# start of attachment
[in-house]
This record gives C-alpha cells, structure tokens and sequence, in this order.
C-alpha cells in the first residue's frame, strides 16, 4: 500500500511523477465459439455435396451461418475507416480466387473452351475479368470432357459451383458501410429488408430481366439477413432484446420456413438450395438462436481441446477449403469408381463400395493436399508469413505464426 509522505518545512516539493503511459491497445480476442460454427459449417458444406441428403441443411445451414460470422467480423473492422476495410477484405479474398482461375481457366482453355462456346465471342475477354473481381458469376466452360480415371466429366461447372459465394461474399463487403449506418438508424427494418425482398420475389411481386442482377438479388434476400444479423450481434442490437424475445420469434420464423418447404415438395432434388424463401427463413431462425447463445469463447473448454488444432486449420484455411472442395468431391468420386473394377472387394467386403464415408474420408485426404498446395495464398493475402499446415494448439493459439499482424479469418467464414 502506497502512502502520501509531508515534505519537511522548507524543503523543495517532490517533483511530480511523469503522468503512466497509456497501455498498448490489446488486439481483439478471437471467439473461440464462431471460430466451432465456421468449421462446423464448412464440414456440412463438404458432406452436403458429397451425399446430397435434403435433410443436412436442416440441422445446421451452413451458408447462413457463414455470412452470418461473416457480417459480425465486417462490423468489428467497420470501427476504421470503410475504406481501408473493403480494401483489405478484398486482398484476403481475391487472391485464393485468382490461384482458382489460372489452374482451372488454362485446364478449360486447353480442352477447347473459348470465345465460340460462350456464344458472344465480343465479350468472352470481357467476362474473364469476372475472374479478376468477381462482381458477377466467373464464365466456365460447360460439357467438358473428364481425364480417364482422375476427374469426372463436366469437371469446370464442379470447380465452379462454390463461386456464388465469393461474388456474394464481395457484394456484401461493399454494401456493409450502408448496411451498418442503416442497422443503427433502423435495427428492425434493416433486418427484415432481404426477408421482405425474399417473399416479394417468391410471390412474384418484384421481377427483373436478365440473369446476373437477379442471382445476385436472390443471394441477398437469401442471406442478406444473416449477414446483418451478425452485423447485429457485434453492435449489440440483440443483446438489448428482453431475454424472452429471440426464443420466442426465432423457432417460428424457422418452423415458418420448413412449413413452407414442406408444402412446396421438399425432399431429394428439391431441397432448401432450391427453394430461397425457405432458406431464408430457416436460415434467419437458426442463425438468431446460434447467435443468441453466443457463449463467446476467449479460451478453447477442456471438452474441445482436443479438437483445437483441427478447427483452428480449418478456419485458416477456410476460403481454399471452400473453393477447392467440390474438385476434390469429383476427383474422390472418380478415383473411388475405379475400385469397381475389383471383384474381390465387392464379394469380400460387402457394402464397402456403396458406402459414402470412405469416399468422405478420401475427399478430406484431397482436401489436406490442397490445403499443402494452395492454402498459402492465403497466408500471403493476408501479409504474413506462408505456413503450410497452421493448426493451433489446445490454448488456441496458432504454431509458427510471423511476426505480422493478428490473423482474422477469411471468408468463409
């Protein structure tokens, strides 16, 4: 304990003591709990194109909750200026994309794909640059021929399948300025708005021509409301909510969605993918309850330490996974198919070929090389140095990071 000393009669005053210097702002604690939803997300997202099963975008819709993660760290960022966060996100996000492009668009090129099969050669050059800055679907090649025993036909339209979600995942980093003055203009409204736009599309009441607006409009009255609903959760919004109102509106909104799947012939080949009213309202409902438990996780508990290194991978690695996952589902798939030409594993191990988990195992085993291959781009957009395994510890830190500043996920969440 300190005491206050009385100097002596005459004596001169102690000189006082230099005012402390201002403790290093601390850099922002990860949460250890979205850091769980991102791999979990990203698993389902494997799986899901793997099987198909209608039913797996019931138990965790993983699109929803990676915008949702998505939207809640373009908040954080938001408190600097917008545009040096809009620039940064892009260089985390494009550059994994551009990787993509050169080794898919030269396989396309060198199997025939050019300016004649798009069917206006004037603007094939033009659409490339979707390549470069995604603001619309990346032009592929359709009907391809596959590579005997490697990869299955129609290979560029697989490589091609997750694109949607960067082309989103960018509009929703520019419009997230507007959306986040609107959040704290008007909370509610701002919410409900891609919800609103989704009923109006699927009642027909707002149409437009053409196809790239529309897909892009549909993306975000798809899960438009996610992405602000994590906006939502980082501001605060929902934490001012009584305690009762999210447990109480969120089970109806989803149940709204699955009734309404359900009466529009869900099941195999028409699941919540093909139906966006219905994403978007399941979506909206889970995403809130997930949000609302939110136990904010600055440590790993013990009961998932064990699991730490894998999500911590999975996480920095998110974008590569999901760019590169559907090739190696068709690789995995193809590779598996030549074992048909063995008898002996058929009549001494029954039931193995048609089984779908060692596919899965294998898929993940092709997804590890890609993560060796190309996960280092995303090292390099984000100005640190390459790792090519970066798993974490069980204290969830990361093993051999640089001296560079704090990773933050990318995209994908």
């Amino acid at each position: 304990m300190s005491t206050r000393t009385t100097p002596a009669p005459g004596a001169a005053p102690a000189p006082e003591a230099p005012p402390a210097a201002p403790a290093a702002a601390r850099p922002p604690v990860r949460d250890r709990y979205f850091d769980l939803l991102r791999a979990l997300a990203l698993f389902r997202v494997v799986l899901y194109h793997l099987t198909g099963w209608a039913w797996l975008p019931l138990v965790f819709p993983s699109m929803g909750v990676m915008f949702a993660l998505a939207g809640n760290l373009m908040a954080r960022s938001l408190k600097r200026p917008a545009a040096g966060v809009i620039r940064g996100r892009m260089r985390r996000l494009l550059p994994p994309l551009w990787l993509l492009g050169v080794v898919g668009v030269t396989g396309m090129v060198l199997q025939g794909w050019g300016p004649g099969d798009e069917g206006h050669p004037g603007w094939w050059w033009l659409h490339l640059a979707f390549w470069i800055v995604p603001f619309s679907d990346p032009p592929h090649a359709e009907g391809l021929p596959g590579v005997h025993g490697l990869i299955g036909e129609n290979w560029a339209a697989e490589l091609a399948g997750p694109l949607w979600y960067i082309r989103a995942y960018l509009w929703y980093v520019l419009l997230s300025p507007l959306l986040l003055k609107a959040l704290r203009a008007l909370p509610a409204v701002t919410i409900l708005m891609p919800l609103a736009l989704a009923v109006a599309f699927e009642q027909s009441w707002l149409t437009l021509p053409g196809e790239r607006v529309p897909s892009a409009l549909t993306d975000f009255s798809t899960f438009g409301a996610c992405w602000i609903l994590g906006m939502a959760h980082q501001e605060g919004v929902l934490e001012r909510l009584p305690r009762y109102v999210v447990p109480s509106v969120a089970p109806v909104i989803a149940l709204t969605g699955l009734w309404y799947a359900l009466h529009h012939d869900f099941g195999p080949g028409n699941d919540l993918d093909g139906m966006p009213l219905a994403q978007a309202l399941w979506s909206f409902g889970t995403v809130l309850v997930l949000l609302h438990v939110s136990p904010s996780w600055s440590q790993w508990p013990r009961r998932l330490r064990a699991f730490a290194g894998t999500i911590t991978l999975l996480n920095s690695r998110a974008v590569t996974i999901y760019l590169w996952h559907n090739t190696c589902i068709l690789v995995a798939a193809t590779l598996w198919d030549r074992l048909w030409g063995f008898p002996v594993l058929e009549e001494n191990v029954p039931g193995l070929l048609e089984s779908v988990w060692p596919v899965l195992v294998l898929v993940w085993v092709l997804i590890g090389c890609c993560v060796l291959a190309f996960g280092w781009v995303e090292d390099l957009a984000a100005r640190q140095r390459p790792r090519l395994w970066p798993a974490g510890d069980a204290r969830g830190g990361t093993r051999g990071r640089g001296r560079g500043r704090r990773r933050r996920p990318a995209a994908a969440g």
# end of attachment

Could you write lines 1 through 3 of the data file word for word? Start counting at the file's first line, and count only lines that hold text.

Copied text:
[in-house]
This record gives C-alpha cells, structure tokens and sequence, in this order.
C-alpha cells in the first residue's frame, strides 16, 4: 500500500511523477465459439455435396451461418475507416480466387473452351475479368470432357459451383458501410429488408430481366439477413432484446420456413438450395438462436481441446477449403469408381463400395493436399508469413505464426 509522505518545512516539493503511459491497445480476442460454427459449417458444406441428403441443411445451414460470422467480423473492422476495410477484405479474398482461375481457366482453355462456346465471342475477354473481381458469376466452360480415371466429366461447372459465394461474399463487403449506418438508424427494418425482398420475389411481386442482377438479388434476400444479423450481434442490437424475445420469434420464423418447404415438395432434388424463401427463413431462425447463445469463447473448454488444432486449420484455411472442395468431391468420386473394377472387394467386403464415408474420408485426404498446395495464398493475402499446415494448439493459439499482424479469418467464414 502506497502512502502520501509531508515534505519537511522548507524543503523543495517532490517533483511530480511523469503522468503512466497509456497501455498498448490489446488486439481483439478471437471467439473461440464462431471460430466451432465456421468449421462446423464448412464440414456440412463438404458432406452436403458429397451425399446430397435434403435433410443436412436442416440441422445446421451452413451458408447462413457463414455470412452470418461473416457480417459480425465486417462490423468489428467497420470501427476504421470503410475504406481501408473493403480494401483489405478484398486482398484476403481475391487472391485464393485468382490461384482458382489460372489452374482451372488454362485446364478449360486447353480442352477447347473459348470465345465460340460462350456464344458472344465480343465479350468472352470481357467476362474473364469476372475472374479478376468477381462482381458477377466467373464464365466456365460447360460439357467438358473428364481425364480417364482422375476427374469426372463436366469437371469446370464442379470447380465452379462454390463461386456464388465469393461474388456474394464481395457484394456484401461493399454494401456493409450502408448496411451498418442503416442497422443503427433502423435495427428492425434493416433486418427484415432481404426477408421482405425474399417473399416479394417468391410471390412474384418484384421481377427483373436478365440473369446476373437477379442471382445476385436472390443471394441477398437469401442471406442478406444473416449477414446483418451478425452485423447485429457485434453492435449489440440483440443483446438489448428482453431475454424472452429471440426464443420466442426465432423457432417460428424457422418452423415458418420448413412449413413452407414442406408444402412446396421438399425432399431429394428439391431441397432448401432450391427453394430461397425457405432458406431464408430457416436460415434467419437458426442463425438468431446460434447467435443468441453466443457463449463467446476467449479460451478453447477442456471438452474441445482436443479438437483445437483441427478447427483452428480449418478456419485458416477456410476460403481454399471452400473453393477447392467440390474438385476434390469429383476427383474422390472418380478415383473411388475405379475400385469397381475389383471383384474381390465387392464379394469380400460387402457394402464397402456403396458406402459414402470412405469416399468422405478420401475427399478430406484431397482436401489436406490442397490445403499443402494452395492454402498459402492465403497466408500471403493476408501479409504474413506462408505456413503450410497452421493448426493451433489446445490454448488456441496458432504454431509458427510471423511476426505480422493478428490473423482474422477469411471468408468463409